Christmas: The Subversion of this World

Editor: please enjoy this guest post by Fr. Lee Nelson, rector of Christ Church Waco and guest instructor for Brazos Fellows.

For it was to Him no lowering to put on what He Himself had made. Let that handiwork be forever glorified, which became the cloak of its own Creator. For as in the first creation of flesh, man could not be made before the clay had come into His hand, so neither could this corruptible body be glorified, until it had first become the garment of its Maker.
Saint John Chrysostom

This past summer, at the close of the GAFCON Conference, I rented a car and drove into Bethlehem to visit the Church of the Nativity, the traditional site of the birth of Jesus. A church has stood there since the 4th Century. Saint Jerome says that in 135, the Emperor Hadrian dedicated the site to Adonis to wipe out the memory of Jesus from the world. Now, the church stands in the middle of Palestinian territory, surrounded by walls. The residents of Bethlehem are nationless prisoners, unable to get out, most of them unable to get passports. The word Bethlehem means “house of bread” or “house of struggle” in the Hebrew language, and as I drove up to the church, I was reminded that very little has changed. Our world is still at war, still mired in conflict. Today, a war has been raised in the halls of government and in the academy against all that is transcendent, all that is outside of this physical realm.

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By Neil Ward – Church of the Nativity, CC BY 2.0, https://commons.wikimedia.org/w/index.php?curid=36174492

Last week, Wang Yi, a Chinese pastor, was arrested with his wife and about a hundred others for activities which the Chinese state has deemed subversive. What is so subversive? They have refused to be absorbed as a church into the state apparatus. They have refused to place obedience to the state above obedience to Jesus Christ. In an open letter, Pastor Wang wrote:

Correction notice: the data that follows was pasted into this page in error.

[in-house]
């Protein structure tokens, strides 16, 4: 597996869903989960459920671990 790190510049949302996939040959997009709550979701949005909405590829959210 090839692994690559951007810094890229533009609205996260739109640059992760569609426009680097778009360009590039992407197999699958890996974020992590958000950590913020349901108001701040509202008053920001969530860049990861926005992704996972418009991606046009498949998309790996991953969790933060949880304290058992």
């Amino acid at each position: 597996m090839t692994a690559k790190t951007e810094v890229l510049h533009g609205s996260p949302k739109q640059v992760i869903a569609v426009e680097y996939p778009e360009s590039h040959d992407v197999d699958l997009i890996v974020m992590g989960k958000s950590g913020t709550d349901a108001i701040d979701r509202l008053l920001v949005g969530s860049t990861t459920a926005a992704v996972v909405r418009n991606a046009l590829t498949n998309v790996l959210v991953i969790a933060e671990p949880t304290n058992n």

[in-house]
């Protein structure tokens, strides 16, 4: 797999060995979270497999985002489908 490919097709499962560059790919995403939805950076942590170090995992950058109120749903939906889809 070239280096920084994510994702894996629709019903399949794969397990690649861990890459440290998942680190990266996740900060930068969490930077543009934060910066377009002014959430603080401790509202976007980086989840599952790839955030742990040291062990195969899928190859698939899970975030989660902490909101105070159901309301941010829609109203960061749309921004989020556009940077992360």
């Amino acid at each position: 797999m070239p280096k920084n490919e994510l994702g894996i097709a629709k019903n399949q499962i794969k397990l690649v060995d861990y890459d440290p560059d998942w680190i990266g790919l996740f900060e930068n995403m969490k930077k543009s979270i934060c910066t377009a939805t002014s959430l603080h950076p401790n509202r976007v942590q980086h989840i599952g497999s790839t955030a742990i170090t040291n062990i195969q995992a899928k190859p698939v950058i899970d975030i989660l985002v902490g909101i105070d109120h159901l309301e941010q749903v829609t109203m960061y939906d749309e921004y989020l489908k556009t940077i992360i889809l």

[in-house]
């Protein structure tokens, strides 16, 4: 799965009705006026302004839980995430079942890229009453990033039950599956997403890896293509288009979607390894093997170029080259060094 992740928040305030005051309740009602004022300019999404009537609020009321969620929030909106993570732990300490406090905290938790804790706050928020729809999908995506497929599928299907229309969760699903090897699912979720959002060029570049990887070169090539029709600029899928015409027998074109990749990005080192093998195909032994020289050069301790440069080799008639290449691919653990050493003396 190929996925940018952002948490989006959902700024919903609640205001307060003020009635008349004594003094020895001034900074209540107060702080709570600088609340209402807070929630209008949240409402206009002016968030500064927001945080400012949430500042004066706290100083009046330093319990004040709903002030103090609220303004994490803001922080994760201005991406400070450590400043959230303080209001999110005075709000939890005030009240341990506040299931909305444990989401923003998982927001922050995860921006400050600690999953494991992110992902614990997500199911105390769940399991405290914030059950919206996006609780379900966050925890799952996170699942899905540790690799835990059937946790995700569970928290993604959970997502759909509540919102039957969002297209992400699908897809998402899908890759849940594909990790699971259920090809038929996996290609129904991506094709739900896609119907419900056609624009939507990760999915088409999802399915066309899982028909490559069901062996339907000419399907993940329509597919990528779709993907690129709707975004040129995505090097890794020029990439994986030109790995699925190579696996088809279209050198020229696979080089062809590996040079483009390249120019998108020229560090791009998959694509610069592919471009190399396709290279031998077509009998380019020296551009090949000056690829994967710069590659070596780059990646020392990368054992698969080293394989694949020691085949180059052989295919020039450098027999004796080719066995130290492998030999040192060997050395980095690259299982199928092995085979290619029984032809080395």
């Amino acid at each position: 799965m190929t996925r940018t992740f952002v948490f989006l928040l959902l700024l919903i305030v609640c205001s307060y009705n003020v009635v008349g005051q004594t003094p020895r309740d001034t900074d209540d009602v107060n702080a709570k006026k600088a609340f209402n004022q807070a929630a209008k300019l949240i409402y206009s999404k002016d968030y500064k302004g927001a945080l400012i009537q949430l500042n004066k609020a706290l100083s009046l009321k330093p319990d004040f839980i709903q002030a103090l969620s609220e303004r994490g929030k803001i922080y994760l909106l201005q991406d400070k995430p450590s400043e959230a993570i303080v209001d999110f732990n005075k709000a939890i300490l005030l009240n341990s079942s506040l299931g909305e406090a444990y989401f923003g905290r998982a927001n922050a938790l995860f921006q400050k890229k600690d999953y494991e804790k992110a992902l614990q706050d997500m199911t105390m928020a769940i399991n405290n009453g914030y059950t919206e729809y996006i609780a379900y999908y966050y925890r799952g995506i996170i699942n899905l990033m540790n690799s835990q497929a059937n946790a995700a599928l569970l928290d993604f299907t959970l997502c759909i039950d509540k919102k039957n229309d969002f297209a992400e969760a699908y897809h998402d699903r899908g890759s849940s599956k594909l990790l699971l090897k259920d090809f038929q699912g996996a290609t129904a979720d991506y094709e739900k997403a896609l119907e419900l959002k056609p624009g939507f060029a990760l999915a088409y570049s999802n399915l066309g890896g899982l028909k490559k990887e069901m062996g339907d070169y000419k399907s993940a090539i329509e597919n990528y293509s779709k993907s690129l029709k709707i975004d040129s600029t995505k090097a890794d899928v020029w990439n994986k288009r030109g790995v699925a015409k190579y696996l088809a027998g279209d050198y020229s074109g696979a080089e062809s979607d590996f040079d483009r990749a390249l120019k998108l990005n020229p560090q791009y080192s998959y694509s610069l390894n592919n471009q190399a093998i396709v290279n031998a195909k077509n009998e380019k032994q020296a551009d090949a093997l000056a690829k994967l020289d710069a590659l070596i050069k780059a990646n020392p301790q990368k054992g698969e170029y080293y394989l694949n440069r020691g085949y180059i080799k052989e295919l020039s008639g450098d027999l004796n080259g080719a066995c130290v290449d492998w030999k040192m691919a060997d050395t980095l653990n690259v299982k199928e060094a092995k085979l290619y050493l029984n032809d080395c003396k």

Jesus is the Christ, son of the eternal, living God. He died for sinners and rose to life for us. He is my king and the king of the whole earth yesterday, today, and forever. I am his servant, and I am imprisoned because of this. I will resist in meekness those who resist God, and I will joyfully violate all laws that violate God’s laws.

Yes, there has always been an attempt afoot to wipe Jesus Christ and his memory from the earth. At the heart of Christian believing is the conviction that God the Son has wrapped himself in our humanity, that He has become one of us. That being true, those who are His own have only one calling: total surrender and total obedience. If we are to live rightly in this world, so characterized by struggle, it can only be by being a people of continual remembrance: the remembrance of the great work of God in redeeming us, the great work of the Incarnation, the great work of the Lord’s Death and Resurrection. And so, we gather this Christmas to remember, and more than remember, to know this great mystery again, to engage in the subversion of this world by the proclamation of the Gospel.

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Each Christmas, the Church is returned to Bethlehem, a place of struggle, a place of unspeakable ambiguity, to worship, to rejoice, and to pray, knowing that God has reached into the darkness of this world himself, knowing that God has come to dwell among us as one of us. And that is the hope of Christmas, that we have not been abandoned to chaos, but have been rescued and powerfully redeemed by this great gift.

 

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